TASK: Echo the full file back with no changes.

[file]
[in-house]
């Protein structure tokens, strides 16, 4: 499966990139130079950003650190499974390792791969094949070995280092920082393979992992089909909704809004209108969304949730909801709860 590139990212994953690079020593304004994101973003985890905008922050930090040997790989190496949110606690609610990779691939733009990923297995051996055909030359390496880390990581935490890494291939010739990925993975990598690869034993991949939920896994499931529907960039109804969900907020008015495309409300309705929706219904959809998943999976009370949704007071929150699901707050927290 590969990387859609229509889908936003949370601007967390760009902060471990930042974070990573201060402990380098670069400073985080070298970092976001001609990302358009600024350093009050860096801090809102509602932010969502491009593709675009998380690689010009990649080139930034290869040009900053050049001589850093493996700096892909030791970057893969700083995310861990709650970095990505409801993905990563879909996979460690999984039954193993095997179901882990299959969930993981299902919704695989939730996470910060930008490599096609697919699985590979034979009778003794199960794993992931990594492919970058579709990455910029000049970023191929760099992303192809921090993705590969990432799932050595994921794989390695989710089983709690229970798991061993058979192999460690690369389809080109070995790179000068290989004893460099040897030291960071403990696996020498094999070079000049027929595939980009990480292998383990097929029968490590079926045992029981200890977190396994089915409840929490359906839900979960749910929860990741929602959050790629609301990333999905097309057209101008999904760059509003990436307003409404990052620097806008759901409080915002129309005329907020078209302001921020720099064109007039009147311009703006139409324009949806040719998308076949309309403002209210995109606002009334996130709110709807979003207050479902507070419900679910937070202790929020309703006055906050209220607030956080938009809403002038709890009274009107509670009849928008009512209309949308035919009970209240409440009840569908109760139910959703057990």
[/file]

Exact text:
[in-house]
């Protein structure tokens, strides 16, 4: 499966990139130079950003650190499974390792791969094949070995280092920082393979992992089909909704809004209108969304949730909801709860 590139990212994953690079020593304004994101973003985890905008922050930090040997790989190496949110606690609610990779691939733009990923297995051996055909030359390496880390990581935490890494291939010739990925993975990598690869034993991949939920896994499931529907960039109804969900907020008015495309409300309705929706219904959809998943999976009370949704007071929150699901707050927290 590969990387859609229509889908936003949370601007967390760009902060471990930042974070990573201060402990380098670069400073985080070298970092976001001609990302358009600024350093009050860096801090809102509602932010969502491009593709675009998380690689010009990649080139930034290869040009900053050049001589850093493996700096892909030791970057893969700083995310861990709650970095990505409801993905990563879909996979460690999984039954193993095997179901882990299959969930993981299902919704695989939730996470910060930008490599096609697919699985590979034979009778003794199960794993992931990594492919970058579709990455910029000049970023191929760099992303192809921090993705590969990432799932050595994921794989390695989710089983709690229970798991061993058979192999460690690369389809080109070995790179000068290989004893460099040897030291960071403990696996020498094999070079000049027929595939980009990480292998383990097929029968490590079926045992029981200890977190396994089915409840929490359906839900979960749910929860990741929602959050790629609301990333999905097309057209101008999904760059509003990436307003409404990052620097806008759901409080915002129309005329907020078209302001921020720099064109007039009147311009703006139409324009949806040719998308076949309309403002209210995109606002009334996130709110709807979003207050479902507070419900679910937070202790929020309703006055906050209220607030956080938009809403002038709890009274009107509670009849928008009512209309949308035919009970209240409440009840569908109760139910959703057990």